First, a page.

- 19th September 2017
- Posted by: Sophie Bunker
- Category: News
The WWT Sustainable Water conference takes place in Birmingham on 20 September. We will be exhibiting at the conference, sharing our extensive experience in catchment-based approaches and flood resilience.
As water and wastewater companies in England and Wales prepare for the 2019 price review (PR19), there is a high level of interest in the industry and in further progressing catchment-based approaches to sustainably manage water quantity (flood and drought) and quality issues.
Providing the evidence base for catchment-based approaches
The potential benefits of catchment-based, and more natural approaches to flood risk management, has generated momentum within government, regulators, the industry and in the wider public.
We are leading a research consortium that is drawing together a national evidence base for the Environment Agency. It is looking at the effectiveness of Natural Flood Management (NFM) and Working with Natural Processes (WwNP) to help deliver flood risk management benefits, and other ecosystem services, in catchments and coastal areas.
We are currently developing a suite of license free NFM opportunity maps across England for the EA. These are due to be publicised in Autumn 2017 to include the identification of potential locations for the implementation of gully blocking in the uplands, and the reconnection of rivers to their floodplains.
Water companies are also working on building evidence to support future investment. We are part of a consortium developing a catchment decision-support tool for one company. This takes into consideration interventions which could impact upon long-term nutrient loads, downstream shellfish quality, water abstraction yields and flood risk under a range of catchment management scenarios.
Our leading research was nationally recognised when Defra awarded a consortium of JBA and Lancaster University first place in their Flood Risk Management and Modelling Competition.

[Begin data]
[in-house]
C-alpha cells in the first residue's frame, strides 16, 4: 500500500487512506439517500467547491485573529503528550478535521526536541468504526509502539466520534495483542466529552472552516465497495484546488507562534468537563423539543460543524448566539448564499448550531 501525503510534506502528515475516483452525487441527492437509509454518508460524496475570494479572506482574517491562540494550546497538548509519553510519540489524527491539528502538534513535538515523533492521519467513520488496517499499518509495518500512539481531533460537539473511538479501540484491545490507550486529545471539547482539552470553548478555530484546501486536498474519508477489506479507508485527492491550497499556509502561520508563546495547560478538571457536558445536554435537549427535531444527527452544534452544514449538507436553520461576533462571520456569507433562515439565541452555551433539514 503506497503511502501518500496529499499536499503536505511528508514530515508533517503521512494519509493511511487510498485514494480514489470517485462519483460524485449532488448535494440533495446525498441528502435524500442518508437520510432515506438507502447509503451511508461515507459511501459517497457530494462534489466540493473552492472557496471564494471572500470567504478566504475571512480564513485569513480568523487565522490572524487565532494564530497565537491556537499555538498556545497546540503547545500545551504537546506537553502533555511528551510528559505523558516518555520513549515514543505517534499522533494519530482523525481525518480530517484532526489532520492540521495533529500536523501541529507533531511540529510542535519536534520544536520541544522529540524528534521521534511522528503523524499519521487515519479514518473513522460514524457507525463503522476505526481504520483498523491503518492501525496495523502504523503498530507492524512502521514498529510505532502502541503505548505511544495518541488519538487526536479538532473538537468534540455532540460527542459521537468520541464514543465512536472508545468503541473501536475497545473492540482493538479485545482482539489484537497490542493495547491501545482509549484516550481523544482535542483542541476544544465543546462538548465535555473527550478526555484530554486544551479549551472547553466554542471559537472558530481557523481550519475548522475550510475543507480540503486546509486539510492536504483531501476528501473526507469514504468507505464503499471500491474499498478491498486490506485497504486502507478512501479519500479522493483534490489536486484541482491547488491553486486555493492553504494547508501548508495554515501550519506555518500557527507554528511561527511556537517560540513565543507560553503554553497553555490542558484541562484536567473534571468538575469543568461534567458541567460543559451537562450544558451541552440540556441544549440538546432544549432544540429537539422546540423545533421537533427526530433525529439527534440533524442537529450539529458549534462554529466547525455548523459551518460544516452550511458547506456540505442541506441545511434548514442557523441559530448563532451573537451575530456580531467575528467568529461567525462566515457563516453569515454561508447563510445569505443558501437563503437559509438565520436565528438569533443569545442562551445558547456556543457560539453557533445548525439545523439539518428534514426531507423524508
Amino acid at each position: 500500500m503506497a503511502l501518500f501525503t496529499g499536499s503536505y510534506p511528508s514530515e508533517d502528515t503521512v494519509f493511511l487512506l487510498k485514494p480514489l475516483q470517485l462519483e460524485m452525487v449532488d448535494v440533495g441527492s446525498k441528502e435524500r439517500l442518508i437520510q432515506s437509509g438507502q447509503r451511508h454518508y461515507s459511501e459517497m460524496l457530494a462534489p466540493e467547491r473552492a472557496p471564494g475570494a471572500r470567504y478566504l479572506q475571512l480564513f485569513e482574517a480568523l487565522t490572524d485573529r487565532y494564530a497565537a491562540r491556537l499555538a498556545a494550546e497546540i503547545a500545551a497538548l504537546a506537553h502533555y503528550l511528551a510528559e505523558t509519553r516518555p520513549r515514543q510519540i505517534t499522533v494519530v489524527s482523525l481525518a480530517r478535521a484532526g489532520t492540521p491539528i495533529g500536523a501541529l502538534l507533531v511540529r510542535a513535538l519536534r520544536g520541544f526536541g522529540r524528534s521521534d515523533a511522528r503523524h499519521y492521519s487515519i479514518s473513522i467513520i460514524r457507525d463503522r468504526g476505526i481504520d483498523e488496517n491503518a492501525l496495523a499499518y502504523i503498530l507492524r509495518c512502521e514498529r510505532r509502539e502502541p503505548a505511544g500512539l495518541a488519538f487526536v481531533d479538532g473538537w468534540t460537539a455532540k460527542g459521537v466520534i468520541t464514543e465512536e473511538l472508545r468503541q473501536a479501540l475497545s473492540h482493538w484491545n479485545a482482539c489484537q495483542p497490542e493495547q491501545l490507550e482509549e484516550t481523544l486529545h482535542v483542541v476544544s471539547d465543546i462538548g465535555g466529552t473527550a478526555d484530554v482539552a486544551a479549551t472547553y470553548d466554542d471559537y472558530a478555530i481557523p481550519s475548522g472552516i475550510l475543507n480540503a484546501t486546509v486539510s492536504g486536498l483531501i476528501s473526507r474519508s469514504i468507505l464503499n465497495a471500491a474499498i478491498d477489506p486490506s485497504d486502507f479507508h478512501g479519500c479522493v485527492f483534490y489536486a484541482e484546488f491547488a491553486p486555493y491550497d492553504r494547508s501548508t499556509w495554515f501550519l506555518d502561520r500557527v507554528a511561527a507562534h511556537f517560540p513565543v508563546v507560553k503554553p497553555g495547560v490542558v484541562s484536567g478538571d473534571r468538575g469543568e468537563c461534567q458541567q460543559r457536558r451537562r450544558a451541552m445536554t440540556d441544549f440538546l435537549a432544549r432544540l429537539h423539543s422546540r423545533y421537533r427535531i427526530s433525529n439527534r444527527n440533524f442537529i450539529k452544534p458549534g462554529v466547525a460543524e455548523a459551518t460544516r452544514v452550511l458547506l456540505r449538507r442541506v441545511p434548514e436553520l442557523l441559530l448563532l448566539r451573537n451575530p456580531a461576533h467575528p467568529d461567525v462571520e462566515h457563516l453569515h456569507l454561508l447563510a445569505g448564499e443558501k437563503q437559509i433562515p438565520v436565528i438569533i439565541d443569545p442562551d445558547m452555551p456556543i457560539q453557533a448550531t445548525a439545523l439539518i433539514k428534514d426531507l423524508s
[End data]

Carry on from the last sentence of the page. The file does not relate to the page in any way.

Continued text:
Demonstrating the needs and opportunities for retro-fitting SuDS
Catchment-based thinking doesn’t only apply to rural catchments. Local authorities are developing strategies for implementing Sustainable Drainage Systems (SuDS) across cities as a component of sustainable growth and regeneration.
We recently worked with Bristol City Council to prepare an assessment of SuDS retrofit across the city. The project combined both needs (drivers) and opportunities to locate those areas of the city where retrofitting SuDS can have the greatest benefits, considering flood resilience, water quality, amenity and biodiversity value.
Providing resilience in water and wastewater services
We have worked with water and wastewater companies over the last three Asset Management Plans (AMP) to develop their flood resilience programmes. Our new 5m resolution groundwater flood risk map is contributing to assessing risk from all sources of flooding. Increasingly, the focus is on service resilience and customer impact, so we need to understand the impact of a water assets flooding in the wider context of system resilience.
Strengthening resilience uses a range of measures from hard engineering, through to partnership-funded flood alleviation schemes, as well as improving operational preparedness for and responses to flooding. As a company, we are active in all aspects of flood risk management, including developing flood forecasting tools to provide utility and transport providers with flood forecasts at the asset-scale.